Drugi jezik na kojem je dostupan ovaj članak: Bosnian
By: Ekrem Dupanović
Somehow it always happens that SVEM (Sarajevo Nights of Music) is held the day after my birthday. It’s as if my friend, Ninoslav Verber, Director of SVEM, lets me celebrate my birthday on May 9th and then treats me with a couple of great concerts.
This year, the twenty-fifth jubilee SVEM on May 10 was opened by Ivo Pogorelić with a magnificent concert with Sarajevo Philharmonic. For the first time I sat in a loge, watching Pogorelić from the back. Throughout the entire concert my eyes were fixated on his hands. As hypnotized, I watched his hands traverse the keys. An incredible experience! Listening to music and watching those hands move on the piano is something truly unique.
The second night, on Saturday – a concert by Zoran Todorović, a famous tenor from Monaco. He called this concert “The Journey”, because his arias took us through the countries in which some of the most popular arias and movie melodies were created. Also, for the first time I saw the bandoneon – a small accordion with a curious sound, played virtuously by Aleksandar Nikolić. Also on the stage were Zoran Anić on the guitar and Slobodan Gerić on the contrabass. A small, but select company who delighted the Sarajevo audience.
I’m not writing the diary just to give my impressions of the concerts. I’m neither qualified to write about music nor is my vocabulary rich enough to express all the emotions. Listening to the music, I was thinking about sponsorships in culture and art, and the fact that SVEM, despite the great program and the great public interest, didn’t have any sponsors. This was mentioned by the theater director Dino Mustafić, who had the honor to open the 25th SVEM. I also talked about this several times with Verber, who said they had sent requests and offers, but that there was no interest.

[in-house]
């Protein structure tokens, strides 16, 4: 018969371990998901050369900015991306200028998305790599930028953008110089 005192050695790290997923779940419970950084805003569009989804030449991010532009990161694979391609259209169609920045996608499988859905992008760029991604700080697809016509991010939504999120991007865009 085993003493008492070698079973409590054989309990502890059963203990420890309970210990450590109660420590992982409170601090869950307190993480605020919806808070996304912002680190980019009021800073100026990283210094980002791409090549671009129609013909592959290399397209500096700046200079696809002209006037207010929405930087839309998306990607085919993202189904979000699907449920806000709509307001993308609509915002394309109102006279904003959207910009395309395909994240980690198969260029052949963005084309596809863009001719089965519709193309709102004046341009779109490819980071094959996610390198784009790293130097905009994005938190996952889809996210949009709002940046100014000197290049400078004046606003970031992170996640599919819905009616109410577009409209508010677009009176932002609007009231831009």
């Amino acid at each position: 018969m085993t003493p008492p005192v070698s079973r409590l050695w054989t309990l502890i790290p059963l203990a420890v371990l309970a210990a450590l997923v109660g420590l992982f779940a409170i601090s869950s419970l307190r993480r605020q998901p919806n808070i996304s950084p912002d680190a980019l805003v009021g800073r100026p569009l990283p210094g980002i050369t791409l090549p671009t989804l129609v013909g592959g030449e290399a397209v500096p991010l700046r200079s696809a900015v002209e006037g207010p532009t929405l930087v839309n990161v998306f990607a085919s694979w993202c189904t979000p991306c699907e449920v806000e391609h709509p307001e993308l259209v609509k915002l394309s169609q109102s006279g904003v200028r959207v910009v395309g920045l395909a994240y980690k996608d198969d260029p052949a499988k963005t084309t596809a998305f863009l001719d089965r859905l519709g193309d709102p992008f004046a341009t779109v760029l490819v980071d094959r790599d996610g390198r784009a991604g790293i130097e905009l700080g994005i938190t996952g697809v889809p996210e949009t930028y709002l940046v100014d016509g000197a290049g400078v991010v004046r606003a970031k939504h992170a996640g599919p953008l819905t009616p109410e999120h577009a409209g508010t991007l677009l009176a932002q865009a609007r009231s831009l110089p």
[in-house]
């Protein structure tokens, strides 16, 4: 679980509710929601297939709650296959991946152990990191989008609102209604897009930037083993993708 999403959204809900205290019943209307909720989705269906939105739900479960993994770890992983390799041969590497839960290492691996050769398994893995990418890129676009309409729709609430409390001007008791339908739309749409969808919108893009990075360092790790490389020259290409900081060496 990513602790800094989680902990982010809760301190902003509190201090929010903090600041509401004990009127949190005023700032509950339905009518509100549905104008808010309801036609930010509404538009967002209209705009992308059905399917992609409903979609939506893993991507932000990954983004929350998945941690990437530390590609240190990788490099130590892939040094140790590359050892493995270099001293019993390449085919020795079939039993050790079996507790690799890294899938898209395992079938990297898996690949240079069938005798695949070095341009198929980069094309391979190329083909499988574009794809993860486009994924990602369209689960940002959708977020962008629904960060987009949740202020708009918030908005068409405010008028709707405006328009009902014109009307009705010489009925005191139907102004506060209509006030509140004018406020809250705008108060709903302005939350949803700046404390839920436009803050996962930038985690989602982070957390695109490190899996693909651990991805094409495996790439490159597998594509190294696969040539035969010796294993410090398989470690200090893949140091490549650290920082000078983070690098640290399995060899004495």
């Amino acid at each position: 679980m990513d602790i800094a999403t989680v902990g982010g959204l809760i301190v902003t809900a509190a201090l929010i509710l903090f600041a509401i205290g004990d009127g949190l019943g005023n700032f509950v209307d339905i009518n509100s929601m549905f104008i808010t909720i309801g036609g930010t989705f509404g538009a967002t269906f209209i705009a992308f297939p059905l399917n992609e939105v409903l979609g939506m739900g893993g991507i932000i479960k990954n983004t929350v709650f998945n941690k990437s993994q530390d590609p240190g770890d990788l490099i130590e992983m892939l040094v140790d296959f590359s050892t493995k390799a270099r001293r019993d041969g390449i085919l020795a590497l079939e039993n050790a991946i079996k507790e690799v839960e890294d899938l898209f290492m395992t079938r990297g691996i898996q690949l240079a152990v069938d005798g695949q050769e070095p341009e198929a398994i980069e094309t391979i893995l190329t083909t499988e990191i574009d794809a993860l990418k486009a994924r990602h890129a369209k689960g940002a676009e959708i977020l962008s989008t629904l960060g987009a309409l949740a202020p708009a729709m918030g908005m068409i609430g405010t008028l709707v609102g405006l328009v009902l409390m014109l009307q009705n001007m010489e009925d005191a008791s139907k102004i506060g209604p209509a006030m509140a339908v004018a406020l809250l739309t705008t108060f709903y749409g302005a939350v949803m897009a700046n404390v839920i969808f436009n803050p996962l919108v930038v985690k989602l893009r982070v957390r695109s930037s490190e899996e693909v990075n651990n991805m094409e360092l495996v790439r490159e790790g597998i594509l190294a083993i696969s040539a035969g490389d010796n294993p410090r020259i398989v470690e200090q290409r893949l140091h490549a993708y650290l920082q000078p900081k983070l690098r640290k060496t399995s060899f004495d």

Sarajevo Nights of Music are a great festival of music. In order to be more financially successful, which automatically reflects on the quality of the program, several conditions need to be met. We in Sarajevo don’t have good music critics whose authority would give art music greater media space. They could popularize this kind of music, educate a permanent audience that would ensure a more secure future for the Sarajevo Philharmonic and the Sarajevo Opera. The second thing that has to be taken into account is SVEM’s promotion. Apart from a few B2 format posters and several press statements, nothing else has been done. Even so, Pogorelić, Todorović and other artists who performed at the SVEM had to attract interest of the sponsors.
Being good at what you do is not enough. A good example of this is the experiment that was done by the Washington Post in January 2007, when they arranged with one of the greatest violinists in the world, Joshua Bell, to play the greatest classical works by Bach and Schubert, on a Stradivarius’s worth $ 3.5 million, at one of the metro stations of Washington, dressed casually and with a baseball cap on his head.
Thousands of people passed by him that morning, and hardly any of them noticed the magnificent performance of a virtuoso on the violin. He had a hat in front of him, in which passers-by dropped money. One of the world’s greatest violinists, for a 45-minute concert, earned just $ 32.17 – $ 20 of which came from a passer-by who recognized him. Just a few days before that experiment, Bell had a concert at Boston’s Symphony Hall, where the cheapest ticket was $ 100. This experiment best describes how it is possible that even the greatest talent can remain totally unnoticed in the cacophony of everyday life if people aren’t aware of who is in front of them.
It’s the same with sponsors. For them to invest in sponsorships, they must come to concerts. Until they enjoy the music themselves, they will not invest. This year I personally shared the tickets to several potential sponsors. We’ll see if they’ll appear at SVEM next year.
May 12, 2019